This month I would like to spotlight Patrick Hong, Lecturer in the Department of Engineering at UCI’s Samueli School of Engineering. He is passionate about education and teaching and has attended and acted as guest speaker in numerous events and workshops held by the Division of Teaching Excellence and Innovation (DTEI). Patrick has gone through several DTEI programs, such as the Active Learning Institute, Digital Learning Institute and Teaching Experiment Academy, just to name a few, and has worked closely with instructional designers to continue to enhance and improve his courses and instructional strategies. Patrick is an avid supporter of student-centered learning and encouraging a growth mindset as he continually looks for ways to improve his teaching. In the following interview with Patrick, we discuss how his instruction and course has transformed these past few years and what he believes the future holds for education.
Tell us a bit about your background, courses, and teaching style.
My passion for cars initially led me to earn a B.S. in mechanical engineering from UC Irvine, M.S. in aerospace engineering from USC, and work as an automotive journalist for 18 years at Road & Track Magazine. After receiving my MBA from UCLA, I launched a startup and began teaching the upper-division Communications in the Professional World course in the Samueli School of Engineering at UC Irvine. I prepare senior engineering students to become more effective technical writers, speakers, and team players. My teaching style is student-centered via active learning pedagogy coupled with real-world feedback and expectations. My goal is to promote a growth mindset, grit, and agency, enabling life-long learning to meet future workforce demands.
How have experiences in teaching online for the past two years impacted your current in-person/hybrid/online courses?
Education is going through a radical transformation, just as media moved from print-centric to digital-centric more than a decade ago. The past two years of online teaching accelerated the digital education revolution, serving as a tipping point that forced everyone, me included, to question and rethink education. Having to teach online, enthusiastically or reluctantly, most will agree there are many benefits and shortcomings in every mode of instruction. I continue to seek the most effective combination of in-person, hybrid, or online pedagogy and tools that best serve to help students achieve the learning outcomes.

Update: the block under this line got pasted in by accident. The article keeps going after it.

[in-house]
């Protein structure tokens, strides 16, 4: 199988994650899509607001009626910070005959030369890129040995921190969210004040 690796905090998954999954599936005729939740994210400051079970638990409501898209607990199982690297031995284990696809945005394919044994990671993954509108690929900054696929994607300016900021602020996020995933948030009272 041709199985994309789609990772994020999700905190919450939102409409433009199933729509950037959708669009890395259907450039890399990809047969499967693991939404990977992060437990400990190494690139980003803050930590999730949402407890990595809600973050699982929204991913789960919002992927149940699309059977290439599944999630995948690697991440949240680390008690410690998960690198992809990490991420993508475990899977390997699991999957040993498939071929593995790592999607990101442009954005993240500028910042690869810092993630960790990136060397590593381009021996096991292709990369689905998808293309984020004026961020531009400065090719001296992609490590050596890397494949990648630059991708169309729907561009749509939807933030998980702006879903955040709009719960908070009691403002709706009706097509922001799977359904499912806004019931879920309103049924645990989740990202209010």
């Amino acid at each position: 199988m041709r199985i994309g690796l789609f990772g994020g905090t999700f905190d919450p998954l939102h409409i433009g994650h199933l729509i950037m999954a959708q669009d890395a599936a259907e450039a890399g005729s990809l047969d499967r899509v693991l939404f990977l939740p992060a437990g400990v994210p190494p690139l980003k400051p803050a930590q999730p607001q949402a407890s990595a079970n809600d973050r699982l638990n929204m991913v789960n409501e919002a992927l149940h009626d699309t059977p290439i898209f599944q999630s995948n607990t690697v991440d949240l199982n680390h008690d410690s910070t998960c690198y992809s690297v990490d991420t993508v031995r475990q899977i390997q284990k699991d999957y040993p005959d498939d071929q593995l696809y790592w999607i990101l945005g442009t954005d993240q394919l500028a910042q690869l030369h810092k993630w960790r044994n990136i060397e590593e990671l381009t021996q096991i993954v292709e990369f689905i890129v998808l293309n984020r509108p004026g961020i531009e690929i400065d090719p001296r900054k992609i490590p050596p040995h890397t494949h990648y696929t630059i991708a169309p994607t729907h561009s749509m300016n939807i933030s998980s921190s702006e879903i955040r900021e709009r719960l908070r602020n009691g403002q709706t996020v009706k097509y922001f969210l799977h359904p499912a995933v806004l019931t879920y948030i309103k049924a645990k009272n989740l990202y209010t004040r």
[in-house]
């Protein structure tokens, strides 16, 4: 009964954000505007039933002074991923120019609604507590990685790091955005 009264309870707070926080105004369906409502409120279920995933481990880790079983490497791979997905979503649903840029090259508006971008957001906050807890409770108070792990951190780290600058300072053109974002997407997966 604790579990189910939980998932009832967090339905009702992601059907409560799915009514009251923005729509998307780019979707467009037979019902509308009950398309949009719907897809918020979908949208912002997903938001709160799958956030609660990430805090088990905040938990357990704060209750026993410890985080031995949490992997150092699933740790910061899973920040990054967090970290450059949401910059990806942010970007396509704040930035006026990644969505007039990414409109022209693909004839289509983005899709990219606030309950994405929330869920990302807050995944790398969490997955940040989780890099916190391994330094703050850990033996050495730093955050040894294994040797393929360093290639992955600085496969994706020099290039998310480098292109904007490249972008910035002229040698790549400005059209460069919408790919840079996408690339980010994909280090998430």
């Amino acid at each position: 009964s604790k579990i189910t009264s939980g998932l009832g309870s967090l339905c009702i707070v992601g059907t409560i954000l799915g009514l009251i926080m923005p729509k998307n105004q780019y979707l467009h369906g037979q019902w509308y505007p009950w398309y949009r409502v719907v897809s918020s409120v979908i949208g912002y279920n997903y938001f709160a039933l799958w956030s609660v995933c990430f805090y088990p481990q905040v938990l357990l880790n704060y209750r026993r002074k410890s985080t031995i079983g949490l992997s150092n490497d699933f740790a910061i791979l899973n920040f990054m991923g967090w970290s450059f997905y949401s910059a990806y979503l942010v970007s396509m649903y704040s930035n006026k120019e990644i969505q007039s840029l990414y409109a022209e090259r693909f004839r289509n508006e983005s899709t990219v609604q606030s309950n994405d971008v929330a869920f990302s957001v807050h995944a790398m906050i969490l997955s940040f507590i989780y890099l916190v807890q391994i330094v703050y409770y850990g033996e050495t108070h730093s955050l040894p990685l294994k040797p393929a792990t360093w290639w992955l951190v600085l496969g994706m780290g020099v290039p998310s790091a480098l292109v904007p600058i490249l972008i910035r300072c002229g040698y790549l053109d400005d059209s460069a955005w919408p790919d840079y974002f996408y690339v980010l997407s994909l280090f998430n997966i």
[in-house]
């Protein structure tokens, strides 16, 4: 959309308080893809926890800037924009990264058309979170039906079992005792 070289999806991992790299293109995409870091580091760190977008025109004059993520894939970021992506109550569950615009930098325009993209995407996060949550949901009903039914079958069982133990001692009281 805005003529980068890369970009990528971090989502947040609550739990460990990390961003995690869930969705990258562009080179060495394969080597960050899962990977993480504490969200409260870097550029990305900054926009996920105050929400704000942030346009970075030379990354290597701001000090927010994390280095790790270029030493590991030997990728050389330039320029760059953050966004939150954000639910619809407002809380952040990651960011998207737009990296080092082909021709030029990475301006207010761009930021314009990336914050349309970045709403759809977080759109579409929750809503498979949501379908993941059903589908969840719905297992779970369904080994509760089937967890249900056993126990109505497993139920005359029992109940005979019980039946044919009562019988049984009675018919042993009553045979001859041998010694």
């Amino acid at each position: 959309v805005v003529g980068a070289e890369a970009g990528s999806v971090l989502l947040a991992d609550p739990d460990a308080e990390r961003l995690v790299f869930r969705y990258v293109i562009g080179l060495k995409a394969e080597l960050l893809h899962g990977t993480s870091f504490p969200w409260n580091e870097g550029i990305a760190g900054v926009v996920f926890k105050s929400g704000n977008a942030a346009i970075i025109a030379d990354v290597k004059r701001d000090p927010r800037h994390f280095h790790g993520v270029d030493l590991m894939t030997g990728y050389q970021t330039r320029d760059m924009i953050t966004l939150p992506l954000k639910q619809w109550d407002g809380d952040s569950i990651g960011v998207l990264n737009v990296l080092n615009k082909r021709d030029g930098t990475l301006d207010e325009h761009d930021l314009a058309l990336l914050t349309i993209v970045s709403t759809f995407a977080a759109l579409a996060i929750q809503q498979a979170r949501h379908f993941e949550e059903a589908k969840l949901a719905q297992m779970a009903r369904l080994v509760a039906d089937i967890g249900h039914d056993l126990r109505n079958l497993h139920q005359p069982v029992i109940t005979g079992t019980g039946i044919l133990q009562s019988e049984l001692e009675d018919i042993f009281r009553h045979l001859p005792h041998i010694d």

How have you leveraged online tools and resources to engage your students and encourage active learning, and how do you continue to use them in your in-person classes?
We live in a world that is a mix of in-person and digital interactions. Why should education be any different? From my perspective, I prefer not to look at teaching as either in-person, hybrid, or online exclusively. Doing so can limit what can be done better to engage the students. I am an advocate and practitioner of the flipped classroom and active learning pedagogy to ensure true student understanding. I encourage students to learn from failure, persist through challenges, and take control of their learning. One example is asking students to receive and provide constructive feedback confidently. This is done through synchronous group discussions through Google Doc sharing, asynchronous comments via the Canvas Learning Management System Speed Grader, or my critiques in-class during in-person sessions. Everything is meant to take advantage of the benefits each mode of instruction can provide. Using the same tools, my class can be adapted and delivered entirely in-person, hybrid, online, or all three depending on the need and real-world constraints, such as the recent COVID-19 pandemic.
What new and exciting things do you look forward to bringing into your classrooms in the future as a result of lessons learned and through working with DTEI?